### Denying the Antecedent

#### An argument of the form

A → B.

Not A.

∴ not B

A implies B. Not A. Therefore, not B.

In a three-part hypothetical syllogism, the proper form is

A → B.

Not B.

∴ not A

In other words, since A means B, we would see B if there had been A. But we don't see B, so there cannot have been any A.

Fallacially, this would be that since A means B, there must have been A to have B. But we don't see A, so there cannot have been any B. The error is in assuming that just because we get B when when we have A, that the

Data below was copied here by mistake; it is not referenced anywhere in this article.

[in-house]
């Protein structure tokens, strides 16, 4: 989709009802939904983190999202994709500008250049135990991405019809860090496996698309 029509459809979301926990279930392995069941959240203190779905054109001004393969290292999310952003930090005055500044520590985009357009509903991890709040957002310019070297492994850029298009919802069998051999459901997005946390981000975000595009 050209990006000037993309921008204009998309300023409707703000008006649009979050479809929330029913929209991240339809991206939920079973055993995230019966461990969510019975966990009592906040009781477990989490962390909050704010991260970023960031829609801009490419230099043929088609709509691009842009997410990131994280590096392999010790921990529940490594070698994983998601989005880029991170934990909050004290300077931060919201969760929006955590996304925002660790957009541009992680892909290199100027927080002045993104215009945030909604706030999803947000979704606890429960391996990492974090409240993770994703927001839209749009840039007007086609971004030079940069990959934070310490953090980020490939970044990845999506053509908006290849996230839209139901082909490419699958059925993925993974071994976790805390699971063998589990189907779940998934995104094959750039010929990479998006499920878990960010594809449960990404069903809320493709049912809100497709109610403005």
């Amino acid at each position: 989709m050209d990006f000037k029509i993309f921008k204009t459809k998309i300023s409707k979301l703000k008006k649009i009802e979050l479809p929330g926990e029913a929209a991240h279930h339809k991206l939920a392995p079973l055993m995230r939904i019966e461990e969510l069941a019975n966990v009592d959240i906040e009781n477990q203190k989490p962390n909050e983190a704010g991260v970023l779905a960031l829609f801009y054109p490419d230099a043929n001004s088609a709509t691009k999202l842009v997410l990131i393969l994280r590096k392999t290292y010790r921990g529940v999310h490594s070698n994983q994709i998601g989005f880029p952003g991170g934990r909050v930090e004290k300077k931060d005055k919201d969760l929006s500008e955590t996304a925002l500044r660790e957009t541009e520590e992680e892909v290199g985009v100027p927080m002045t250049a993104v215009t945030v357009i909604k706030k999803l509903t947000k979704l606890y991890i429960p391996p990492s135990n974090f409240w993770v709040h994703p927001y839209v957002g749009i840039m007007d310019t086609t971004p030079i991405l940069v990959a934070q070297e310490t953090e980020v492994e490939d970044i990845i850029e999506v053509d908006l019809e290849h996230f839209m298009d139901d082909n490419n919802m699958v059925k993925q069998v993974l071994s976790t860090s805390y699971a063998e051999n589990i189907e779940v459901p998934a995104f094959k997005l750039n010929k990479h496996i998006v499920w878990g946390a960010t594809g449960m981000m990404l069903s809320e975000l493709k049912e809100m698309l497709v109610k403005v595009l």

*only*way to get B is with A.

This is the converse of the fallacy of Affirming the Consequent.